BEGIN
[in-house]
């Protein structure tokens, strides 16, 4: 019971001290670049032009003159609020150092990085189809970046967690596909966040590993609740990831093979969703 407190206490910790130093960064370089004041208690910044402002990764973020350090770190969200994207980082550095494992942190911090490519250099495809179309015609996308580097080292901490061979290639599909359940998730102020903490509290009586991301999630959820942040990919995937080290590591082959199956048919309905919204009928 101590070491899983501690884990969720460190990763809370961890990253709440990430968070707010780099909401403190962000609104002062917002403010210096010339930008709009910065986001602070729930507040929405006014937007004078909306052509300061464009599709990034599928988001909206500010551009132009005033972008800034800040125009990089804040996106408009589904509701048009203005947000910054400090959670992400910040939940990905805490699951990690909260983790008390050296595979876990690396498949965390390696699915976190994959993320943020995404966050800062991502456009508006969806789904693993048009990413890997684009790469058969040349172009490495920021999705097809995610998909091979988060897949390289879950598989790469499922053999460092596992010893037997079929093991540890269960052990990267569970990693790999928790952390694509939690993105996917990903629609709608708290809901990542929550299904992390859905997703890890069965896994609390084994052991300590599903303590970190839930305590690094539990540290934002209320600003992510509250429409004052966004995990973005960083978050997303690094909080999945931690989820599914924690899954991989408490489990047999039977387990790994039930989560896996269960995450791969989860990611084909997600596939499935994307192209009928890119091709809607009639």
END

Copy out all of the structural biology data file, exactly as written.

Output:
[in-house]
């Protein structure tokens, strides 16, 4: 019971001290670049032009003159609020150092990085189809970046967690596909966040590993609740990831093979969703 407190206490910790130093960064370089004041208690910044402002990764973020350090770190969200994207980082550095494992942190911090490519250099495809179309015609996308580097080292901490061979290639599909359940998730102020903490509290009586991301999630959820942040990919995937080290590591082959199956048919309905919204009928 101590070491899983501690884990969720460190990763809370961890990253709440990430968070707010780099909401403190962000609104002062917002403010210096010339930008709009910065986001602070729930507040929405006014937007004078909306052509300061464009599709990034599928988001909206500010551009132009005033972008800034800040125009990089804040996106408009589904509701048009203005947000910054400090959670992400910040939940990905805490699951990690909260983790008390050296595979876990690396498949965390390696699915976190994959993320943020995404966050800062991502456009508006969806789904693993048009990413890997684009790469058969040349172009490495920021999705097809995610998909091979988060897949390289879950598989790469499922053999460092596992010893037997079929093991540890269960052990990267569970990693790999928790952390694509939690993105996917990903629609709608708290809901990542929550299904992390859905997703890890069965896994609390084994052991300590599903303590970190839930305590690094539990540290934002209320600003992510509250429409004052966004995990973005960083978050997303690094909080999945931690989820599914924690899954991989408490489990047999039977387990790994039930989560896996269960995450791969989860990611084909997600596939499935994307192209009928890119091709809607009639």